The Body Covers: The XIII International AIDS Conference
Animal Models -- Interventions
July 10, 2000
Dr. Vaslin's presentation (MoOrA102) showed similar effects. Twelve cynomolgus macaques received AZT/3TC/IDV immediately after an intravenous infection, and then experienced lower viral loads and less CD4 declines after therapy was stopped.
I think these papers have profound implications in our approach of acute seroconversion. Current guidelines suggest the use of combination therapy, without a clear determination of the length of time, but with the implicit assumption is that is going to be for life. Perhaps these guidelines are wrong. Perhaps the right thing to do is to treat patients with acute seroconversion for a certain period of time and then stop therapy, let the immune system set a "set-point" lower than what it would have been without the intervention and restart the treatment when clinically indicated. If this is the case, networks would have to be established to identify patients with acute seroconversion and therapy would have to be administered for a short period of time, which obviously would be much cheaper than treatment for life. Obviously, this approach could even be used in the developing world.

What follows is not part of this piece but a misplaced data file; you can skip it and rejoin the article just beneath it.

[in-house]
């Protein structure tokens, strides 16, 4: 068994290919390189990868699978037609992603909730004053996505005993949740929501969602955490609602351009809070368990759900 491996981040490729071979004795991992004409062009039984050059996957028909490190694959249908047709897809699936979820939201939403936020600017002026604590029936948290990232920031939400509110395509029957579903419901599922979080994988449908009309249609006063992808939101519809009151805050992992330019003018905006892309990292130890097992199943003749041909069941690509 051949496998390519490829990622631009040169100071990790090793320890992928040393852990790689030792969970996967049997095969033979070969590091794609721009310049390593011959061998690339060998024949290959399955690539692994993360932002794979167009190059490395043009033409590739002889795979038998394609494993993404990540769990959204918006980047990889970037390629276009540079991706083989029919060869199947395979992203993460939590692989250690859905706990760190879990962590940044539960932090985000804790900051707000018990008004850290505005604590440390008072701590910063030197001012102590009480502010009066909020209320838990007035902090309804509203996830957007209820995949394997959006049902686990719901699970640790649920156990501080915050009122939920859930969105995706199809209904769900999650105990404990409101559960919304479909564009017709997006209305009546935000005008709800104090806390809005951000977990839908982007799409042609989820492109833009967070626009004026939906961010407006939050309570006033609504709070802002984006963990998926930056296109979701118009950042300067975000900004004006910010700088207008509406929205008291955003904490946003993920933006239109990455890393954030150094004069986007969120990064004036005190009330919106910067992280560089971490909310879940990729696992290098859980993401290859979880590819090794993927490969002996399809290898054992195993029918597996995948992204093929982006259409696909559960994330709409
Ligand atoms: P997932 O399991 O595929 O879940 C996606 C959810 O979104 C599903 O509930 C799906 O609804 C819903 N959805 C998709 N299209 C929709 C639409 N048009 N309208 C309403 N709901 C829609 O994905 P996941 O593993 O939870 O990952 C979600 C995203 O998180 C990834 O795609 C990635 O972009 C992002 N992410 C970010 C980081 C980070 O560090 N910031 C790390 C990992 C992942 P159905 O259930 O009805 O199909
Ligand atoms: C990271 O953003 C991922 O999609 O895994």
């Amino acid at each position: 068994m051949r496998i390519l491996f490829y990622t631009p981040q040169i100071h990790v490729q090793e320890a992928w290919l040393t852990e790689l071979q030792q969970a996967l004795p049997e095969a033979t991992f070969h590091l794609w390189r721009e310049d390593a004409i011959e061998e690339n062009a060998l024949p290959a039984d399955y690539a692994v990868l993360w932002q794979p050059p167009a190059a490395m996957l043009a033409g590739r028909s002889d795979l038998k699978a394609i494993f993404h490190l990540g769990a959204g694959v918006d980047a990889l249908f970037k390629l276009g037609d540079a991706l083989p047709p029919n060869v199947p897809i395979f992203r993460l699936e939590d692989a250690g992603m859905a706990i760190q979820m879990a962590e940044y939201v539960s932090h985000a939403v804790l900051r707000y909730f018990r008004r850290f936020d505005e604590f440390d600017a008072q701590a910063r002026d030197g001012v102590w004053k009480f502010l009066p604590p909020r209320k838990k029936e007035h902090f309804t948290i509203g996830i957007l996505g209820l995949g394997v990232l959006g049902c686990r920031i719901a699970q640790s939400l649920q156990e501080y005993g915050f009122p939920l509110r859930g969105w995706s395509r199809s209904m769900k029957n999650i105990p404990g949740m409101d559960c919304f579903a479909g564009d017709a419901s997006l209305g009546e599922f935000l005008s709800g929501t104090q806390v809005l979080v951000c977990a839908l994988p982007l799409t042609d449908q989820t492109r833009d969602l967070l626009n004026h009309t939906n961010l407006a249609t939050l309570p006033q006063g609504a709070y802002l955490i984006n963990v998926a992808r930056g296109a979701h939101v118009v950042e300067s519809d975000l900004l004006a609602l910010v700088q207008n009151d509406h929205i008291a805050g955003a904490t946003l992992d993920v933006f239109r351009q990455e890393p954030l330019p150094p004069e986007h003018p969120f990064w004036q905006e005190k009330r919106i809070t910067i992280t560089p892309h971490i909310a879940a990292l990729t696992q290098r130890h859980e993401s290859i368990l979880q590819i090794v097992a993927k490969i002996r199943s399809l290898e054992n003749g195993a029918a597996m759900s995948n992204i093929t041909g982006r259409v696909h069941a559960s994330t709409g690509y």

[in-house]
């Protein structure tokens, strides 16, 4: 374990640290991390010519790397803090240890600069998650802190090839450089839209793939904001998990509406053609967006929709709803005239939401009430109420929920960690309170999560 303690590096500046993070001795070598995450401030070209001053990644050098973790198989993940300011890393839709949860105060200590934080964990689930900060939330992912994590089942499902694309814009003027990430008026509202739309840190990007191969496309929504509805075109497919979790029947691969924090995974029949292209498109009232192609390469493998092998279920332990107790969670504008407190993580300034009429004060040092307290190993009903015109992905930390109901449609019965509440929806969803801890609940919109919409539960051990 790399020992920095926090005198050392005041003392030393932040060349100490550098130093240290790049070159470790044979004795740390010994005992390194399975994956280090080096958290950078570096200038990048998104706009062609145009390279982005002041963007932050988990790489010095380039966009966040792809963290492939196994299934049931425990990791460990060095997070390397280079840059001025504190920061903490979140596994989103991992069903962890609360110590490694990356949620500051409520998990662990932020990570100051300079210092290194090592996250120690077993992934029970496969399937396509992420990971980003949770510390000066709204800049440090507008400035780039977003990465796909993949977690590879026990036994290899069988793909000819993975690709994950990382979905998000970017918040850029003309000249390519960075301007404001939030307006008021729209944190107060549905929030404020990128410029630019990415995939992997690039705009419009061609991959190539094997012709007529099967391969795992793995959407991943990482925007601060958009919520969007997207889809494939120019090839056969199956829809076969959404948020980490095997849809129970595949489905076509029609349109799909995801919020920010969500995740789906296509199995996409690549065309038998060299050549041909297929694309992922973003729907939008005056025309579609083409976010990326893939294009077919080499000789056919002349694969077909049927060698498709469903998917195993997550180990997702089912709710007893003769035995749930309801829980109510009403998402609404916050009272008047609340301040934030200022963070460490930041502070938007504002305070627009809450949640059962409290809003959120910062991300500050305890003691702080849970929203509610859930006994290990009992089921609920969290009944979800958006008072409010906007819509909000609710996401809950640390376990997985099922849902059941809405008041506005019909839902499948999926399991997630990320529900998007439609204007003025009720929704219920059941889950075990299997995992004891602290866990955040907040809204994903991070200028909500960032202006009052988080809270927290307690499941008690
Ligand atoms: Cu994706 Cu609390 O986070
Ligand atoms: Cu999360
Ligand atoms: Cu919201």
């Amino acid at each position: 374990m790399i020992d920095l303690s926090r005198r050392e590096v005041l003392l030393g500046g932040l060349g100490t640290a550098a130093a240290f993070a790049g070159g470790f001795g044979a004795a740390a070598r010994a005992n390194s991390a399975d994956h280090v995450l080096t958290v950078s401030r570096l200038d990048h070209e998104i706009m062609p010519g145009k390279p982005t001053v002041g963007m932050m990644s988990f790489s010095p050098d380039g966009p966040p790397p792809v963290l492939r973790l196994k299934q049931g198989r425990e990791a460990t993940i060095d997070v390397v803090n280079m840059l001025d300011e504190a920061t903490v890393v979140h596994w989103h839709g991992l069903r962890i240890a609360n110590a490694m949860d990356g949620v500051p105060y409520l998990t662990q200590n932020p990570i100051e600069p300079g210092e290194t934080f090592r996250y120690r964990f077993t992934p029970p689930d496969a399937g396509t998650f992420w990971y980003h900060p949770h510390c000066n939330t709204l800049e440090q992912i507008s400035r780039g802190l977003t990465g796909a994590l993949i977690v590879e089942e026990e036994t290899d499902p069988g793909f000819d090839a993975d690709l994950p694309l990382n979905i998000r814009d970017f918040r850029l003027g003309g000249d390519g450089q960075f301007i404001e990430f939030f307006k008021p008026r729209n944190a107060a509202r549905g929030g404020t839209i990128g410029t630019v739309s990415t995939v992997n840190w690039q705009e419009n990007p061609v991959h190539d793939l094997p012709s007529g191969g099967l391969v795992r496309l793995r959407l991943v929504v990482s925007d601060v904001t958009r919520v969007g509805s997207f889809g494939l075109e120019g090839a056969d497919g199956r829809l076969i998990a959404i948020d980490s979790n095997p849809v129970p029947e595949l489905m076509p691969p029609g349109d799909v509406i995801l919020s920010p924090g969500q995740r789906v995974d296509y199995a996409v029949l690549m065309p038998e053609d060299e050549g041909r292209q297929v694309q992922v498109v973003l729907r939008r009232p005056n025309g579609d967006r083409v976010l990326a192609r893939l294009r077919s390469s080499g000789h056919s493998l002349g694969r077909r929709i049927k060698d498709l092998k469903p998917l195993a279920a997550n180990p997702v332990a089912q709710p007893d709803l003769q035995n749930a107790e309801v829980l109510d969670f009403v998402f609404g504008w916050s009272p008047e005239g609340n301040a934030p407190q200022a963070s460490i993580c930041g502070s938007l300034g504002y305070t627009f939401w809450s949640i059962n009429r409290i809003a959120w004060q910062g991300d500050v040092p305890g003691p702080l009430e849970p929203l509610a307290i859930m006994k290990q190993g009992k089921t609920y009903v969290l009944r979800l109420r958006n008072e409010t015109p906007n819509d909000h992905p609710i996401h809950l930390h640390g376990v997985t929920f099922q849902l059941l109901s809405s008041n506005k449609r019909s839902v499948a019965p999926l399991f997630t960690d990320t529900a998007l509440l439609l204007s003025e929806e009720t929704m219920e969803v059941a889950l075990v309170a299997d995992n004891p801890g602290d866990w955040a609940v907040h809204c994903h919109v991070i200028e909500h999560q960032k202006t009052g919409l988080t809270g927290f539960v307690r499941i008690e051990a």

This idea will obviously have to be tested in the setting of a clinical trial, comparing this approach to placebo, or continuous therapy as the current guidelines suggest.
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